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Elena Kagan Takes Stand on Supreme Court Ethics

Elana Kagan

Justice Elana Kagan (Wikipedia)

U.S. Supreme Court justice Elena Kagan says that the U.S. Congress does have the authority to regulate the court and pass laws on what its members may or may not do when it comes to matters of ethics, much in the same way that it has passed laws regulating the conduct of members of the executive branch of government, including the President himself. This is in chagrin to some of her fellow Supreme Court Justices.

The issue of what constitutes unethical behavior on the part of Supreme Court justices has been a hot topic lately, ever since the revelations that its longest serving member, Clarence Thomas, has accepted millions in gifts over the years from Republican political donors.

Recently, at a judicial conference in Portland, Elena Kagan stated, “Of course Congress can regulate various aspects of what the Supreme Court does. It just can’t be that the court is the only institution that somehow is not subject to any checks and balances from anybody else. I mean, we are not imperial.”

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In support of her position, Justice Kagan cited the fact that Congress has the authority to increase, or decrease, the size of the court – the U.S. Supreme Court currently has nine members but this has not always been the case – and it can also pass legislation limiting the court’s jurisdiction.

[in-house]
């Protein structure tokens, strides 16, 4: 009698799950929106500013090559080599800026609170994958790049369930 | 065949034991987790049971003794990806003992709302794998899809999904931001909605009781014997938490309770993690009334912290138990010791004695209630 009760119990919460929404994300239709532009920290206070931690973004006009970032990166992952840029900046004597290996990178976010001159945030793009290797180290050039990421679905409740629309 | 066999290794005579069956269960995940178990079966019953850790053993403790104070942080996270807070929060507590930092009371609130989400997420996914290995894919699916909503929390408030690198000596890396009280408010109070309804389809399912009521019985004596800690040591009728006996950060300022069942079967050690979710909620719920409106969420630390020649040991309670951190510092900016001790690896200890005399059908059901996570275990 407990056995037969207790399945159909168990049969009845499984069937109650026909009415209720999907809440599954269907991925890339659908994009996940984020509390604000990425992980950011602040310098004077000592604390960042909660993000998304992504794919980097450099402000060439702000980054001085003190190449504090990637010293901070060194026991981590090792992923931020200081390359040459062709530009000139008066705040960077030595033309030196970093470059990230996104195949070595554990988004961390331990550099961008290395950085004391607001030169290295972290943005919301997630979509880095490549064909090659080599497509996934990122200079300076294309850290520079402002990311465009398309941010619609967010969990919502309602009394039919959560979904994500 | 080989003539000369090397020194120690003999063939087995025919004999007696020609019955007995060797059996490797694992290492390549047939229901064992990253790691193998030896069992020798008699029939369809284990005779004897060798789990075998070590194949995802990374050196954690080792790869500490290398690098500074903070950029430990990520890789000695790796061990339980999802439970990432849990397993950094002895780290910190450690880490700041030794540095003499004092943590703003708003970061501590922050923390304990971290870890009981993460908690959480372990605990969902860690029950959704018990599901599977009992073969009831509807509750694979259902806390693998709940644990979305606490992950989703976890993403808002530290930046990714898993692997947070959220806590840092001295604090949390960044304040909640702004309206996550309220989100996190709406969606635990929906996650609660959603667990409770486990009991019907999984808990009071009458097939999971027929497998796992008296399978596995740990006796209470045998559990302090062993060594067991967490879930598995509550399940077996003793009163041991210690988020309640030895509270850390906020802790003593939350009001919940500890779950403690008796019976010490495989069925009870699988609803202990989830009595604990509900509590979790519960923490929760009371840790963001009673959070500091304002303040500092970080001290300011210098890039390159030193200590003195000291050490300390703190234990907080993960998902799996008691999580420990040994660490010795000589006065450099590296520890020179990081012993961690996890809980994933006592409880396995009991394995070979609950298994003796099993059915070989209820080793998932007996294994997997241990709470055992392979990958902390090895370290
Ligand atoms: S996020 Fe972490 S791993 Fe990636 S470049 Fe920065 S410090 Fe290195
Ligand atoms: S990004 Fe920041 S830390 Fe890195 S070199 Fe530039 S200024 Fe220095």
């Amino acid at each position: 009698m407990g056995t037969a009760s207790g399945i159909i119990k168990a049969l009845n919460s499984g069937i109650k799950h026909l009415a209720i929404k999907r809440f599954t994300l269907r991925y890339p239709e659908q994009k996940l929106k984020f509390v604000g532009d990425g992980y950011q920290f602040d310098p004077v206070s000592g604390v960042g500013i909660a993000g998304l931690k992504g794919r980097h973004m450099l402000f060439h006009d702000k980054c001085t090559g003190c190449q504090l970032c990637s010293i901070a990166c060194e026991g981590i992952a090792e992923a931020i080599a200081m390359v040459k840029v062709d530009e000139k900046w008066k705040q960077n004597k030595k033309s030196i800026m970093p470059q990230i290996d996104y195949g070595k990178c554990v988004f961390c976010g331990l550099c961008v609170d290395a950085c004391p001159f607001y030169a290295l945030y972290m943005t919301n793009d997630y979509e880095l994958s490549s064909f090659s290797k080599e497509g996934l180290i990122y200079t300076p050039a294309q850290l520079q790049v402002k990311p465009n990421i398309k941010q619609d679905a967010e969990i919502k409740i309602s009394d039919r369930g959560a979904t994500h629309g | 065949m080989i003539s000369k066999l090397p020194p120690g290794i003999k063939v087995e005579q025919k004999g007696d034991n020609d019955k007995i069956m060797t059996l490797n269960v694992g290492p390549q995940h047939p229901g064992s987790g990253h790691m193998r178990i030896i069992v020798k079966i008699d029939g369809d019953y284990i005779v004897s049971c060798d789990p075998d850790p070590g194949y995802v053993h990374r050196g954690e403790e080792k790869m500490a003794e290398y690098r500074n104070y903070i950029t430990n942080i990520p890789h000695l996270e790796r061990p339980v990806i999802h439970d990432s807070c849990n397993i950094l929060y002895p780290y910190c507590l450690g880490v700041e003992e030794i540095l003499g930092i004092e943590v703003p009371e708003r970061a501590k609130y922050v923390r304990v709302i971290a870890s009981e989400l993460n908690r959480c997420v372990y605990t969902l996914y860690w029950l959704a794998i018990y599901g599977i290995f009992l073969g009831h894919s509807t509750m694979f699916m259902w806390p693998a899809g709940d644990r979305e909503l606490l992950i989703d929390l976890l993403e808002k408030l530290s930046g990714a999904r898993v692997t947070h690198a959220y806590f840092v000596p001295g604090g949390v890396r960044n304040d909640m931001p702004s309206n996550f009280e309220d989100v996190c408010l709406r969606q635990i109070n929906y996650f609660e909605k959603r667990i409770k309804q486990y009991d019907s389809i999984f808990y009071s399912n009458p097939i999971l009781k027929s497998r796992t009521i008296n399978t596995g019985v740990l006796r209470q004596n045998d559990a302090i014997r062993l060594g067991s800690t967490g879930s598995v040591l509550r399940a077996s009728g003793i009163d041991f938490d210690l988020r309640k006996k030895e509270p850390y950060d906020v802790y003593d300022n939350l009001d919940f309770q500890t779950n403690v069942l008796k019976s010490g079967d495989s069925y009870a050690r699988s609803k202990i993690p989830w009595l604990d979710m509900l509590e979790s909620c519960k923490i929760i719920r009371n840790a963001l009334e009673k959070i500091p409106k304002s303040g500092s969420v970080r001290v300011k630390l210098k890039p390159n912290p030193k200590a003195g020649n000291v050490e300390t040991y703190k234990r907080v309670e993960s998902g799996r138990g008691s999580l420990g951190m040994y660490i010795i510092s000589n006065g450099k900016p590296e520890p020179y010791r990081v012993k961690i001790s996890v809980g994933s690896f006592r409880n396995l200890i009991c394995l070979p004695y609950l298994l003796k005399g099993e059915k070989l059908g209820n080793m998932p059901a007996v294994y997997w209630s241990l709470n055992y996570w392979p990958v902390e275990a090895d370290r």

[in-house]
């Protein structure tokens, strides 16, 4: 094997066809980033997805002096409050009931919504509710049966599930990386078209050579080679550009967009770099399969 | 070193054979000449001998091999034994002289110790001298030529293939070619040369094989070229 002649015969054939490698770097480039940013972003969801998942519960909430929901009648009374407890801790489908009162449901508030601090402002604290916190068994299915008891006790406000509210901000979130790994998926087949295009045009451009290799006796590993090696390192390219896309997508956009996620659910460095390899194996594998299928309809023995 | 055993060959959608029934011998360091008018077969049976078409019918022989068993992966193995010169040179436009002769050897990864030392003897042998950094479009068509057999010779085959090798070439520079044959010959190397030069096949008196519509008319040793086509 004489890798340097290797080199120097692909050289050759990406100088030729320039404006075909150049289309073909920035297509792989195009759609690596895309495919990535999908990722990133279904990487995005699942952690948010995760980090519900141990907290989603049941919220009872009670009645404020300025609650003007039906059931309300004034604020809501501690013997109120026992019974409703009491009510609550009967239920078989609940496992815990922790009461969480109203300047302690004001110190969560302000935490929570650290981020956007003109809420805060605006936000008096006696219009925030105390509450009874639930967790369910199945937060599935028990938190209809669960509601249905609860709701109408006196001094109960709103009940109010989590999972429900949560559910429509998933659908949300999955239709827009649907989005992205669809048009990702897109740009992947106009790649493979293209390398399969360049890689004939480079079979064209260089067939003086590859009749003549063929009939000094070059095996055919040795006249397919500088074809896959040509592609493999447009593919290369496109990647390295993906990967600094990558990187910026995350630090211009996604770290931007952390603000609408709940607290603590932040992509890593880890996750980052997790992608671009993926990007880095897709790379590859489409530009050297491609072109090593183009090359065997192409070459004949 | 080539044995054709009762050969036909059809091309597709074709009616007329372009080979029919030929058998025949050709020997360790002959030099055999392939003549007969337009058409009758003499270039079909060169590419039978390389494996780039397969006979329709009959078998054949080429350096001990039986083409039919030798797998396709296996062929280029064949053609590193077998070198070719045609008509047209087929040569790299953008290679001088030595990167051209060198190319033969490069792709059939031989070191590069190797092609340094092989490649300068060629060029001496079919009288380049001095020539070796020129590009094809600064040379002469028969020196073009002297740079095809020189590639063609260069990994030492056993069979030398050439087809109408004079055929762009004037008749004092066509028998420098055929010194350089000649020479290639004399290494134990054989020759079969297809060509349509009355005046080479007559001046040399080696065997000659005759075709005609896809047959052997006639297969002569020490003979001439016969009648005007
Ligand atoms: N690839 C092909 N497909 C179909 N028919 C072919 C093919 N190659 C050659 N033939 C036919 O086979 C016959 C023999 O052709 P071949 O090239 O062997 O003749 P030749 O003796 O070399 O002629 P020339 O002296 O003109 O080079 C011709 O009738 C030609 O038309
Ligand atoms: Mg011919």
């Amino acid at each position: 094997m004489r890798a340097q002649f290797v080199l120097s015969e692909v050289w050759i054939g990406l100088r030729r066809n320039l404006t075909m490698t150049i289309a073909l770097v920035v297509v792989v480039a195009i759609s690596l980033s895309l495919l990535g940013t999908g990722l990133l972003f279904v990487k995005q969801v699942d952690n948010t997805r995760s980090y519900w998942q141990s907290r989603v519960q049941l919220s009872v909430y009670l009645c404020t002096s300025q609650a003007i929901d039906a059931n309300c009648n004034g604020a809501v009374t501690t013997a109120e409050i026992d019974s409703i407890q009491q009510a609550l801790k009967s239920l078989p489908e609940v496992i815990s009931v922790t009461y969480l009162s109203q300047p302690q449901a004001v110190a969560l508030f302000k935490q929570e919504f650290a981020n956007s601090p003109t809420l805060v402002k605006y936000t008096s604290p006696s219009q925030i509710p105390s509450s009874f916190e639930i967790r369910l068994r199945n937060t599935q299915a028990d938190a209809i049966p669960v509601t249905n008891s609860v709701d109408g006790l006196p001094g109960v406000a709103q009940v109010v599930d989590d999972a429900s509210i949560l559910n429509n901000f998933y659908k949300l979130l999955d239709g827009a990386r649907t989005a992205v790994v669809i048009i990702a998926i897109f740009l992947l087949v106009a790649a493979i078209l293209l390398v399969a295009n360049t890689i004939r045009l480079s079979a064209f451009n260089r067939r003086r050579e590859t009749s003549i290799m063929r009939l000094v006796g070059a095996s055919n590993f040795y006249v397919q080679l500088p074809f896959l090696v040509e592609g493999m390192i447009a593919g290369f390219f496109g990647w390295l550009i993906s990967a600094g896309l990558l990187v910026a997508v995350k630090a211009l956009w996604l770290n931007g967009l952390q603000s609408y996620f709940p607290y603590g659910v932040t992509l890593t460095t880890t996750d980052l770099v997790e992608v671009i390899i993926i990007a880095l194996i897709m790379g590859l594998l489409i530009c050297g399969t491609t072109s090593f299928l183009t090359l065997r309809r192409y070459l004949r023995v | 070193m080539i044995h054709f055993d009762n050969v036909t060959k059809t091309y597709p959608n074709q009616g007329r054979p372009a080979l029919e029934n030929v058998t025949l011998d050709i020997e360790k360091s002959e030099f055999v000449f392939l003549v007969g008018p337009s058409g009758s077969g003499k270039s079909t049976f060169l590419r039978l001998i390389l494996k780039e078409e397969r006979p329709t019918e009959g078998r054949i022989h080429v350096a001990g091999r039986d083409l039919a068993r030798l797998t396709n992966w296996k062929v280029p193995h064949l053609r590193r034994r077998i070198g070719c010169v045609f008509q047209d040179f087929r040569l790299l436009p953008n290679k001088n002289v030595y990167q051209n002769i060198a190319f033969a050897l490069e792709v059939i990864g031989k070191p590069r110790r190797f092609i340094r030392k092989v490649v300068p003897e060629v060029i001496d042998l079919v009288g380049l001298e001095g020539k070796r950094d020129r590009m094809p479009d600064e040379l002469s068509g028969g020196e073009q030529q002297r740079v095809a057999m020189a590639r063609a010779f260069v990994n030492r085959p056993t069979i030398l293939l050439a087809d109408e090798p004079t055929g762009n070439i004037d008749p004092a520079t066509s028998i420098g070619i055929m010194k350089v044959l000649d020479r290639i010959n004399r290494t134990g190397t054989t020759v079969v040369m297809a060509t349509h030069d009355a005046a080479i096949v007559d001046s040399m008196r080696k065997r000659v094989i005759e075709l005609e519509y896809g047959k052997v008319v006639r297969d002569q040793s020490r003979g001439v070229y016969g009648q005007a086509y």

On the matter of a code of conduct for Supreme Court justices Elena Kagan believes the court could take action itself saying,“We could decide to adopt a code of conduct of our own that either follows or decides in certain instances not to follow the standard codes of conduct.”

On that point, Chief Justice John Roberts agrees, but feels the Congress does not have any such authority over the court.

“I want to assure people that I am committed to making certain that we as a court adhere to the highest standards of conduct,” Justice Roberts commented. “We are continuing to look at things we can do to give practical effect to that commitment, and I am confident that there are ways to do that consistent with our status as an independent branch of government and the Constitution’s separation of powers.”

According to her official bio, Elena Kagan, was born in New York, New York, on April 28, 1960. She received an A.B. from Princeton in 1981, an M. Phil. from Oxford in 1983, and a J.D. from Harvard Law School in 1986. She clerked for Judge Abner Mikva of the U.S. Court of Appeals for the D.C. Circuit from 1986-1987 and for Justice Thurgood Marshall of the U.S. Supreme Court during the 1987 Term.

After briefly practicing law at a Washington, D.C. law firm, Elena Kagan became a law professor, first at the University of Chicago Law School and later at Harvard Law School. She also served for four years in the Clinton Administration, as Associate Counsel to the President and then as Deputy Assistant to the President for Domestic Policy. Between 2003 and 2009, she served as the Dean of Harvard Law School. In 2009, President Obama nominated her as the Solicitor General of the United States. A year later, the President nominated her as an Associate Justice of the Supreme Court on May 10, 2010. She took her seat on August 7, 2010.



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